This is the Arabic term for the celebration for the Prophet's Birthday. As trying to sleep was a waste of time, I thought I may as well go out and find the source, you never know, there may be a picture waiting to be taken!!!!!
Lo and behold, when I turned onto the main street, I could see the lights at the place where, surely, the music was emanating from. I was right, of course. As far as I could see it was over the railway crossing, still on our street, near Mr. Gomar's house. For those of you who are not aware of Mr. Gomar, I'd better tell you a little bit about him..........
Mr. Gomar, one time tailor, son of a revered local philanthropist, also a renowned tailor. Somehow, Mr. Gomar turned from being the son of a relatively wealthy artisan into a destitute galabaya maker! When we met him (about 12 years ago) he was living in his "factory", a small apartment of three rooms. One room was packed with the family belongings, one was the living/sleeping room and the other was a scullery of sorts. There was also a toilet. (about which you DO NOT want to know, trust me!) He lived there with his lovely wife and three sons. We used to visit him there, and have wonderful meals cooked by his wife, as we sat on a pile of egg boxes fastened together with string, and have long talks about everything, but always about "the God". He knows that we are Christian, but even though there is a huge gap between us, there is also some "connection" which I am unable to explain away.
Anyway, we eventually learned that this was not really his house! His house (or more correctly what had been his house) was about a three minute walk away, across the railway line, it had fallen down during a rainstorm. I was devastated to hear this, and resolved there and then to do whatever I could to help him rebuild it. In the "factory", he and his family all slept together on a tiled floor with only a few old blankets to cover them. His boys were steadily growing and it wasn't good for them all to be sharing the same small sleeping space. It took a while to scrounge cash from friends and business colleagues, but eventually I gathered enough for him to rebuild. There wasn't enough to plaster the walls, or do a proper job of the wiring, but it was habitable and it meant that they could again have beds to sleep on etc. He's a very emotional man, and I have seen him shed many tears.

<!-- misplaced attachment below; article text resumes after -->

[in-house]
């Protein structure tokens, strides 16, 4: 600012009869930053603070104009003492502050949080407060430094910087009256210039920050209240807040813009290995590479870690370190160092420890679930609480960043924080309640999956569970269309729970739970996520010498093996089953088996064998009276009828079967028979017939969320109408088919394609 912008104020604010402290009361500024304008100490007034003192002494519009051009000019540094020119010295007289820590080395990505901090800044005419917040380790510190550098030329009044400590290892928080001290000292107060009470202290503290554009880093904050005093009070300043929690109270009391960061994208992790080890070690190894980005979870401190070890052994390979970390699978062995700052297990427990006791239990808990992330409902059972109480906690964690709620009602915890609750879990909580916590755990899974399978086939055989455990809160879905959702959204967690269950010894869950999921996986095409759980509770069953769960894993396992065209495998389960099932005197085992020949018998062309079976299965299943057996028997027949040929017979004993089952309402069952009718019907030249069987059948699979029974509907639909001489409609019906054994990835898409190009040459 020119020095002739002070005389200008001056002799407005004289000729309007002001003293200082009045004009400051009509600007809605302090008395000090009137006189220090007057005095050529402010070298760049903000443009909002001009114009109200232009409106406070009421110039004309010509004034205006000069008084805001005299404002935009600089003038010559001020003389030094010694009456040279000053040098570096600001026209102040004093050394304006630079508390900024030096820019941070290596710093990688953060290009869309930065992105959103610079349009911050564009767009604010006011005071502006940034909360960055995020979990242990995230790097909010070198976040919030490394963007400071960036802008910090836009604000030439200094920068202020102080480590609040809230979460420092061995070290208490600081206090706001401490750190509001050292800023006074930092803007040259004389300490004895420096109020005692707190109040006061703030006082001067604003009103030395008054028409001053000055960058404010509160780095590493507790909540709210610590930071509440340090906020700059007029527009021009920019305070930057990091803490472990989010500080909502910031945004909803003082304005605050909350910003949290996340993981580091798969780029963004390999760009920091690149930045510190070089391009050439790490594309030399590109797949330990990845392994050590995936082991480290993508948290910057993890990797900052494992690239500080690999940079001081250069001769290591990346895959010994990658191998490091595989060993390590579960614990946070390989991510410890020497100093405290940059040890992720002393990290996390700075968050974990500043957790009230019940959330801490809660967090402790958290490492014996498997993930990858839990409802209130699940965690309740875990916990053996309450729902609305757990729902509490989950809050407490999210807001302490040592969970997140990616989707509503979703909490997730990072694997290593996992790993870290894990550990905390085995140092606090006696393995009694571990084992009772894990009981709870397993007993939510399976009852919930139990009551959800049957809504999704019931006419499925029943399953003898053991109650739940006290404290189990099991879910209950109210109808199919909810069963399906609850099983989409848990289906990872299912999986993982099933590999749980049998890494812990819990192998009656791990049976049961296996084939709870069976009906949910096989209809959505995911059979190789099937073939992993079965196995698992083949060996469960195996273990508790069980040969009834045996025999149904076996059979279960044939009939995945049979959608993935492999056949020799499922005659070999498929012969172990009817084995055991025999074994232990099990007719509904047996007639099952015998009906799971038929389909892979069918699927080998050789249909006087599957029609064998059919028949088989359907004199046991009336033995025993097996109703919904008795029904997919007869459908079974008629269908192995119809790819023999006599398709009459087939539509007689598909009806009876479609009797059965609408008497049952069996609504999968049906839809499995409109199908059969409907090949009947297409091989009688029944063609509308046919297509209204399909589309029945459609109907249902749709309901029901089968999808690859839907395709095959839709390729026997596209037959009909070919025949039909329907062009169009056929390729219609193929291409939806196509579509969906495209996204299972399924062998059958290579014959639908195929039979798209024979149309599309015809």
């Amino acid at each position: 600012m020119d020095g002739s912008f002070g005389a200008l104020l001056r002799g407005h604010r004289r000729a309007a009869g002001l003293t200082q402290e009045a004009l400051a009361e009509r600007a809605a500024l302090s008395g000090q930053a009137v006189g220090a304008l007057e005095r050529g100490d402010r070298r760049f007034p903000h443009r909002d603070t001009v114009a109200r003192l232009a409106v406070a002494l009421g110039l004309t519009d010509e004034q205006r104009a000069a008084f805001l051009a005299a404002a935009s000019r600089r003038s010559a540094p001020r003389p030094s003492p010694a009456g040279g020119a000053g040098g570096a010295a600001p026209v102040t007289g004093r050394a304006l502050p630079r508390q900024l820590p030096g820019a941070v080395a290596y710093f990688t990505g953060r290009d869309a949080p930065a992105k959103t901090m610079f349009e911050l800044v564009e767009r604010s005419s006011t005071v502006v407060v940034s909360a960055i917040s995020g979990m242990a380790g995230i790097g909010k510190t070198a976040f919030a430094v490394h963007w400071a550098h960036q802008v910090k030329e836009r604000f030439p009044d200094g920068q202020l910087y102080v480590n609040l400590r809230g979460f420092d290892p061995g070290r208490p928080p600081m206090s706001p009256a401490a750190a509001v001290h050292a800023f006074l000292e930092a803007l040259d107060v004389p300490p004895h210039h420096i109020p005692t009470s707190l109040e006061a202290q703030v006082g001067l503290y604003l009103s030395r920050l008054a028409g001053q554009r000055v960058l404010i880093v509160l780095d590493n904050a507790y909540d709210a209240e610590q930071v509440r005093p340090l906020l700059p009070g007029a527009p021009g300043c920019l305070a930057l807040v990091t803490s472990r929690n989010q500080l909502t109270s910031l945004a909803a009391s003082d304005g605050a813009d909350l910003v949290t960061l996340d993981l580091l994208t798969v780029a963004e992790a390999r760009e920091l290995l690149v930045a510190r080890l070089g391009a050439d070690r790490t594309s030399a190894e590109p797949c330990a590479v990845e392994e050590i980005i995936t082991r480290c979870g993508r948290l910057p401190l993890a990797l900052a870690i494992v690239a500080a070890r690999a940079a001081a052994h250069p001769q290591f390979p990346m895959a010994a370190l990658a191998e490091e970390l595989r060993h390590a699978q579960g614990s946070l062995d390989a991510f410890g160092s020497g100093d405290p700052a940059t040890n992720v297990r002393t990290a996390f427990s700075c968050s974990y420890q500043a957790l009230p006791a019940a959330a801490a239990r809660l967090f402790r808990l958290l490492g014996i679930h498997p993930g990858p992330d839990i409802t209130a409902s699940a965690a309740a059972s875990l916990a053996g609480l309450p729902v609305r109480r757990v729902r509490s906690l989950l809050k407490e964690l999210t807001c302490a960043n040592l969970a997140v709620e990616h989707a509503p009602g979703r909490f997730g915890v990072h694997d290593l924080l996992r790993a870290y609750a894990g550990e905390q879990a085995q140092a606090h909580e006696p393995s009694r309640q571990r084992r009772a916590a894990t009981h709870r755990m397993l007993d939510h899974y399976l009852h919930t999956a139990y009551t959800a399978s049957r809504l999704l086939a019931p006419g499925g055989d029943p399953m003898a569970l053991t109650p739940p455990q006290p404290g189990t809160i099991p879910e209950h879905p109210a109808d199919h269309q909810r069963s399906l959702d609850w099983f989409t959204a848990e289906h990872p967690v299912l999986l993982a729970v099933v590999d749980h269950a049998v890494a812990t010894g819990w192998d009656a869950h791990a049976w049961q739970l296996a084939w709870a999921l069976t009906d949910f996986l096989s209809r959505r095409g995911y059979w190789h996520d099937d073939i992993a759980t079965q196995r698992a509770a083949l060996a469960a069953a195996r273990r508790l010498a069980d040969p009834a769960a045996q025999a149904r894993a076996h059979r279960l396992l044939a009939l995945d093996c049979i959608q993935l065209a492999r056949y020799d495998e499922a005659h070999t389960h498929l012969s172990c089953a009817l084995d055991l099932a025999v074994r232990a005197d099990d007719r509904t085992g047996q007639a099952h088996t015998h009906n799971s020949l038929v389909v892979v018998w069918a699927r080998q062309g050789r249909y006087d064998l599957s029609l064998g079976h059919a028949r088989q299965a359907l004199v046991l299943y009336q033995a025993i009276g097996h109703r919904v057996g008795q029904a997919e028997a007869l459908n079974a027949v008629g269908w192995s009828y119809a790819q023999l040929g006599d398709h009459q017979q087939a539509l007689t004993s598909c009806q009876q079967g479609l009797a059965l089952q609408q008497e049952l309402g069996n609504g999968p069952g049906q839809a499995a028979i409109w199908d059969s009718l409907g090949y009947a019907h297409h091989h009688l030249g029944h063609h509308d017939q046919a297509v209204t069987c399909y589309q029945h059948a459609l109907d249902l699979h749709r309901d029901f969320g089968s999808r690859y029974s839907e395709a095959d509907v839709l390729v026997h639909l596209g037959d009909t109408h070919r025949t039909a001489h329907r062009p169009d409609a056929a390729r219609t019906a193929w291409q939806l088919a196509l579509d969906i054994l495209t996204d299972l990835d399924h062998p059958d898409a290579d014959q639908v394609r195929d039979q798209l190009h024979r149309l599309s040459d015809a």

He's also a bit of a sheik, I think. He administered healing to Freda's finger once. To cut a long story short, she had damaged her ring finger and the joint had swollen badly and it was mishapen and pained constantly. Gomar took her hand, asked her mother's name and chanted some gibberish (to our ears) which must have been from the Quran, and within a second or two the swelling had gone, as had the mishapenness and the pain! He also got her some potion, from a hermit in the desert, which fixed her knees after years of pain. He's what might be termed "a bit of a dark horse".
He now spends his days sitting in the tourist souk, smoking , drinking tea, and assisting the odd tourist to spend their money a bit more wisely than they might otherwise, while also getting a small commission. My Mother has a pastel drawing of him on her livingroom wall, and it's like he was there!
That's Gomar for you, but back to tonight's tale. As I walked up the street, I came upon Gomar's middle son Mahmoud. He's turned into a fine young man, about 17 I would say. I asked him if his father was there and he answered that he was. I was quite pleased, as I really didn't fancy "intruding" on whatever I found when I got there. The gathering was right outside of Gomar's door! He wasn't actually in sight so I sat on the steps to his door and watched, despite being beckoned to sit on the dikkehs arranged for the spectators. After a while Gomar appeared, and went into the house to get us some tea. I haven't yet told you what was going on, have I?
It was a Zikr! This is what the real "Whirling Dervishes" do. It's not a show, but a religious ceremony of sorts. Here in Luxor they don't "whirl"; instead they stand and throw their heads, turning from side to side in time with the deafening music, and eventually arrive at the same place as the Dervishes, which is a trancelike state in which they believe that they are in direct communion with Allah, a sort of "nirvana" I suppose. Anyway, after a while, a small boy was filming it with his telephone, so I thought "Why not?" Here is the result, only they went on for several hours. Our next guest, Melanie, arrives in time to see the last night of this, I'm sure she's going to love it.